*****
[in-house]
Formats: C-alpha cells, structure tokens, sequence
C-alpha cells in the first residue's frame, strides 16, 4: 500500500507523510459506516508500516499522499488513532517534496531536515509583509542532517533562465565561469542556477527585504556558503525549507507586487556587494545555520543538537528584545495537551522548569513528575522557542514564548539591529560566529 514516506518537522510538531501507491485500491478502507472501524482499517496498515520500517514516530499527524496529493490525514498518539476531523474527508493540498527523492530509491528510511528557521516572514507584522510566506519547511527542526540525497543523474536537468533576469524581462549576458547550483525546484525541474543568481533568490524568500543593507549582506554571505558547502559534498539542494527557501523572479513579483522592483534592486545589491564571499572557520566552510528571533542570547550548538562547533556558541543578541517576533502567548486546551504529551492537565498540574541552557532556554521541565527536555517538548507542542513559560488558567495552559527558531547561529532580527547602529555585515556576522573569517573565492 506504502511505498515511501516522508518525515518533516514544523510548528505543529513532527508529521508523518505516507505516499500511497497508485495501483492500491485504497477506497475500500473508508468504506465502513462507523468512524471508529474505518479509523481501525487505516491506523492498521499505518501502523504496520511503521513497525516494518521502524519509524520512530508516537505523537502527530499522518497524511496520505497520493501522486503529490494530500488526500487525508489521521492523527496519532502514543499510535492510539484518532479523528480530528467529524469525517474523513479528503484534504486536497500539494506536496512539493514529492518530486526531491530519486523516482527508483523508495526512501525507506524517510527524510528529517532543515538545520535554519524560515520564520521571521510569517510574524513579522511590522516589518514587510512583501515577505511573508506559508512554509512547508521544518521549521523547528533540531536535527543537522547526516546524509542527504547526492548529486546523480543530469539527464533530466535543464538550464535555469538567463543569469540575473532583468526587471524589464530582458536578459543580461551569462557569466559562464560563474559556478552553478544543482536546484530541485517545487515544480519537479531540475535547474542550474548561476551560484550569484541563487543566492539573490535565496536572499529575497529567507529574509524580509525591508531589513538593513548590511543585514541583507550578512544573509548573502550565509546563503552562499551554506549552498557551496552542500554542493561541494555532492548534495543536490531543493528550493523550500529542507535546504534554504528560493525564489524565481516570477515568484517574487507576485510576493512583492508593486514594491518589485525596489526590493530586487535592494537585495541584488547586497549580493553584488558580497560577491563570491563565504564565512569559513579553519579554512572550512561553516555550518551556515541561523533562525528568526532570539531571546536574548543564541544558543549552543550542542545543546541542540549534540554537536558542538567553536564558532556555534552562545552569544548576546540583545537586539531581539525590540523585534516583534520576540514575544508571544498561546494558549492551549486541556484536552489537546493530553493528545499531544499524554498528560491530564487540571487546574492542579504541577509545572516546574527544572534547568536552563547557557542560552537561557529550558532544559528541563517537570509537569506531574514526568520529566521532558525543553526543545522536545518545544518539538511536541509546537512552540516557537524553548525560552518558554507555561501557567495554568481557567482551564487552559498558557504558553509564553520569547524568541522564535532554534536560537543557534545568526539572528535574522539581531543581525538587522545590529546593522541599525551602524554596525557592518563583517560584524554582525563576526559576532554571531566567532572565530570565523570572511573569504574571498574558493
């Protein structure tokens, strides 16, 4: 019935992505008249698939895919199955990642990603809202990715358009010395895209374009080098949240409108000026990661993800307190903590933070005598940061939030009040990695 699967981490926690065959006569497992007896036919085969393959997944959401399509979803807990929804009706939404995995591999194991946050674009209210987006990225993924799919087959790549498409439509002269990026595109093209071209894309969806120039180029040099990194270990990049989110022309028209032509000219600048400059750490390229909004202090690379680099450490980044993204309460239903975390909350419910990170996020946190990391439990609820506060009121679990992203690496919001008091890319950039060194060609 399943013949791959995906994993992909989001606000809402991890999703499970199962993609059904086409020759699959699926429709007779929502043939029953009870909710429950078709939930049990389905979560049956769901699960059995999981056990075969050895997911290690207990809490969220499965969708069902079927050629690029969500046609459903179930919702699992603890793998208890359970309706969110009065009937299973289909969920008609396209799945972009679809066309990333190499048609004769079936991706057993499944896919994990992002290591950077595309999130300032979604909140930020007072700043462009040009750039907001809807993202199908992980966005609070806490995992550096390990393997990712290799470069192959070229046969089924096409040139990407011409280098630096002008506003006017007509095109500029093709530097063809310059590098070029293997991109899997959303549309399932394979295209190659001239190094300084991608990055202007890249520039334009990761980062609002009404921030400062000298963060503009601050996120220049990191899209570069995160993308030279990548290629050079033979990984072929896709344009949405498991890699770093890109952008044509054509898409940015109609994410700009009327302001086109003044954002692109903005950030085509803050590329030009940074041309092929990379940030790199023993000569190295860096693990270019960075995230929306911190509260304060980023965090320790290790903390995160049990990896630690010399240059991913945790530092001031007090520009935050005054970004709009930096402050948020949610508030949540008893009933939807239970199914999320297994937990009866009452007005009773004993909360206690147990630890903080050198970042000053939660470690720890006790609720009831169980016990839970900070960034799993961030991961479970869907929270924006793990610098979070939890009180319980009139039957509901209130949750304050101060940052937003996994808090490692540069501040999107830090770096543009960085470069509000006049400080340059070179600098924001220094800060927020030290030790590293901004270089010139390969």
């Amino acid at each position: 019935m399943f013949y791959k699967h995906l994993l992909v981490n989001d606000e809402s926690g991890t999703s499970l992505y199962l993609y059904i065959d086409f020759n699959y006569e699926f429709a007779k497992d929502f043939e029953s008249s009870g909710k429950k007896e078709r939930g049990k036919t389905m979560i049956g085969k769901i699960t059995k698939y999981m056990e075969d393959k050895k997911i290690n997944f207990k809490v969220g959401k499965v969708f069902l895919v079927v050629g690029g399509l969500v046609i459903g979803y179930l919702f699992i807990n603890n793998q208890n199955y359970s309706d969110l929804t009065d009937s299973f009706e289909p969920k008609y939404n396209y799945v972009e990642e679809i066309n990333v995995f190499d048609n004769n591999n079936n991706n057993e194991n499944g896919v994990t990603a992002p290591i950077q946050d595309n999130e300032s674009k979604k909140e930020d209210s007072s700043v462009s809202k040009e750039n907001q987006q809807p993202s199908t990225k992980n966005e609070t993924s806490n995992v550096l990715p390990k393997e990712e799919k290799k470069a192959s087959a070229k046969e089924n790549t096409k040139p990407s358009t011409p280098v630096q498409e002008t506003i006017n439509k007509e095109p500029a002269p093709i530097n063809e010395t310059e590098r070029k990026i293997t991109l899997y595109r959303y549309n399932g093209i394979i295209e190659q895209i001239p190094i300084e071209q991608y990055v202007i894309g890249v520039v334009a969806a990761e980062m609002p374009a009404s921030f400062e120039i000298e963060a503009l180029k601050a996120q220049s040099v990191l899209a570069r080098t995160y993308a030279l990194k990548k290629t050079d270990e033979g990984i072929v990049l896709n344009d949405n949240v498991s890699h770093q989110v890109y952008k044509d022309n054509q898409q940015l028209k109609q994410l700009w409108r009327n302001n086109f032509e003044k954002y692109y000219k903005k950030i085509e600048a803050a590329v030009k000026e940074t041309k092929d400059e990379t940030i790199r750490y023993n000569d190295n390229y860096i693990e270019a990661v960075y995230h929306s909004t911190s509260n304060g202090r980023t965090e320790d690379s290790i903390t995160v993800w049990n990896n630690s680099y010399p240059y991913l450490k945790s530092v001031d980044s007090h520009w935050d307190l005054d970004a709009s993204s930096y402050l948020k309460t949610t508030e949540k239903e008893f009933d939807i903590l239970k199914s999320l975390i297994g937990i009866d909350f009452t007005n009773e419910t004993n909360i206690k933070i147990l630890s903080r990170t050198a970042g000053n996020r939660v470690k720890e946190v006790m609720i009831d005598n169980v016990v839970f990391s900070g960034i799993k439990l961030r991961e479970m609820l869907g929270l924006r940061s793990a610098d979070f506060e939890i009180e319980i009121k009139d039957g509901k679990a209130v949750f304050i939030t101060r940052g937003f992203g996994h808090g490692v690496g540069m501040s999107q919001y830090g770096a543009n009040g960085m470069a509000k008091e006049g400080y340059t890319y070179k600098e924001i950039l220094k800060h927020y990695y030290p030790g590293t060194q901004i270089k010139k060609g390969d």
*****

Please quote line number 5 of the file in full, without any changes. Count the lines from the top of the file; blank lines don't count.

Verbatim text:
């Amino acid at each position: 019935m399943f013949y791959k699967h995906l994993l992909v981490n989001d606000e809402s926690g991890t999703s499970l992505y199962l993609y059904i065959d086409f020759n699959y006569e699926f429709a007779k497992d929502f043939e029953s008249s009870g909710k429950k007896e078709r939930g049990k036919t389905m979560i049956g085969k769901i699960t059995k698939y999981m056990e075969d393959k050895k997911i290690n997944f207990k809490v969220g959401k499965v969708f069902l895919v079927v050629g690029g399509l969500v046609i459903g979803y179930l919702f699992i807990n603890n793998q208890n199955y359970s309706d969110l929804t009065d009937s299973f009706e289909p969920k008609y939404n396209y799945v972009e990642e679809i066309n990333v995995f190499d048609n004769n591999n079936n991706n057993e194991n499944g896919v994990t990603a992002p290591i950077q946050d595309n999130e300032s674009k979604k909140e930020d209210s007072s700043v462009s809202k040009e750039n907001q987006q809807p993202s199908t990225k992980n966005e609070t993924s806490n995992v550096l990715p390990k393997e990712e799919k290799k470069a192959s087959a070229k046969e089924n790549t096409k040139p990407s358009t011409p280098v630096q498409e002008t506003i006017n439509k007509e095109p500029a002269p093709i530097n063809e010395t310059e590098r070029k990026i293997t991109l899997y595109r959303y549309n399932g093209i394979i295209e190659q895209i001239p190094i300084e071209q991608y990055v202007i894309g890249v520039v334009a969806a990761e980062m609002p374009a009404s921030f400062e120039i000298e963060a503009l180029k601050a996120q220049s040099v990191l899209a570069r080098t995160y993308a030279l990194k990548k290629t050079d270990e033979g990984i072929v990049l896709n344009d949405n949240v498991s890699h770093q989110v890109y952008k044509d022309n054509q898409q940015l028209k109609q994410l700009w409108r009327n302001n086109f032509e003044k954002y692109y000219k903005k950030i085509e600048a803050a590329v030009k000026e940074t041309k092929d400059e990379t940030i790199r750490y023993n000569d190295n390229y860096i693990e270019a990661v960075y995230h929306s909004t911190s509260n304060g202090r980023t965090e320790d690379s290790i903390t995160v993800w049990n990896n630690s680099y010399p240059y991913l450490k945790s530092v001031d980044s007090h520009w935050d307190l005054d970004a709009s993204s930096y402050l948020k309460t949610t508030e949540k239903e008893f009933d939807i903590l239970k199914s999320l975390i297994g937990i009866d909350f009452t007005n009773e419910t004993n909360i206690k933070i147990l630890s903080r990170t050198a970042g000053n996020r939660v470690k720890e946190v006790m609720i009831d005598n169980v016990v839970f990391s900070g960034i799993k439990l961030r991961e479970m609820l869907g929270l924006r940061s793990a610098d979070f506060e939890i009180e319980i009121k009139d039957g509901k679990a209130v949750f304050i939030t101060r940052g937003f992203g996994h808090g490692v690496g540069m501040s999107q919001y830090g770096a543009n009040g960085m470069a509000k008091e006049g400080y340059t890319y070179k600098e924001i950039l220094k800060h927020y990695y030290p030790g590293t060194q901004i270089k010139k060609g390969d």